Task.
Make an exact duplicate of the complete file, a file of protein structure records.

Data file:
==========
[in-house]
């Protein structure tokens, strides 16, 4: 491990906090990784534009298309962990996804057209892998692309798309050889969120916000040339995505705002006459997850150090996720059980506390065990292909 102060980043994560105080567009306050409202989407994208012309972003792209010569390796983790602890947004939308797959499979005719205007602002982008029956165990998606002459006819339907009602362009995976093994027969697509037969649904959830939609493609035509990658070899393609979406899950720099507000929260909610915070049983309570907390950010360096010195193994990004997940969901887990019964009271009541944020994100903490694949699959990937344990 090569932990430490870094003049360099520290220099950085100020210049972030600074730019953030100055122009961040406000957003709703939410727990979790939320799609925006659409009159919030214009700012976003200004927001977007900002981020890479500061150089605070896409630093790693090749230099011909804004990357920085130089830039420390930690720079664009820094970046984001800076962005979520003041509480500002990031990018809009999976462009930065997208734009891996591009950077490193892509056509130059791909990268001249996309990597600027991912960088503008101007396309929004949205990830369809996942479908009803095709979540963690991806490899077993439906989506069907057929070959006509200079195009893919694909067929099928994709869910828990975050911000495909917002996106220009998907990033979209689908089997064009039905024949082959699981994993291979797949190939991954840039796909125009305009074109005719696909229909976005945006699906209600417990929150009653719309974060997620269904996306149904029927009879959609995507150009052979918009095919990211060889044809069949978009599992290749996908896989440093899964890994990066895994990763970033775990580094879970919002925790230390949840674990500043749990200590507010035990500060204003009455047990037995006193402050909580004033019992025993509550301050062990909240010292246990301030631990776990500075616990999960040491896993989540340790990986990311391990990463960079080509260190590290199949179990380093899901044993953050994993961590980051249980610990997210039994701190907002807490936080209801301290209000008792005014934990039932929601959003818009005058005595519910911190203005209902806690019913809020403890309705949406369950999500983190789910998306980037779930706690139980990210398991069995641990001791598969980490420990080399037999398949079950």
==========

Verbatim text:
[in-house]
């Protein structure tokens, strides 16, 4: 491990906090990784534009298309962990996804057209892998692309798309050889969120916000040339995505705002006459997850150090996720059980506390065990292909 102060980043994560105080567009306050409202989407994208012309972003792209010569390796983790602890947004939308797959499979005719205007602002982008029956165990998606002459006819339907009602362009995976093994027969697509037969649904959830939609493609035509990658070899393609979406899950720099507000929260909610915070049983309570907390950010360096010195193994990004997940969901887990019964009271009541944020994100903490694949699959990937344990 090569932990430490870094003049360099520290220099950085100020210049972030600074730019953030100055122009961040406000957003709703939410727990979790939320799609925006659409009159919030214009700012976003200004927001977007900002981020890479500061150089605070896409630093790693090749230099011909804004990357920085130089830039420390930690720079664009820094970046984001800076962005979520003041509480500002990031990018809009999976462009930065997208734009891996591009950077490193892509056509130059791909990268001249996309990597600027991912960088503008101007396309929004949205990830369809996942479908009803095709979540963690991806490899077993439906989506069907057929070959006509200079195009893919694909067929099928994709869910828990975050911000495909917002996106220009998907990033979209689908089997064009039905024949082959699981994993291979797949190939991954840039796909125009305009074109005719696909229909976005945006699906209600417990929150009653719309974060997620269904996306149904029927009879959609995507150009052979918009095919990211060889044809069949978009599992290749996908896989440093899964890994990066895994990763970033775990580094879970919002925790230390949840674990500043749990200590507010035990500060204003009455047990037995006193402050909580004033019992025993509550301050062990909240010292246990301030631990776990500075616990999960040491896993989540340790990986990311391990990463960079080509260190590290199949179990380093899901044993953050994993961590980051249980610990997210039994701190907002807490936080209801301290209000008792005014934990039932929601959003818009005058005595519910911190203005209902806690019913809020403890309705949406369950999500983190789910998306980037779930706690139980990210398991069995641990001791598969980490420990080399037999398949079950």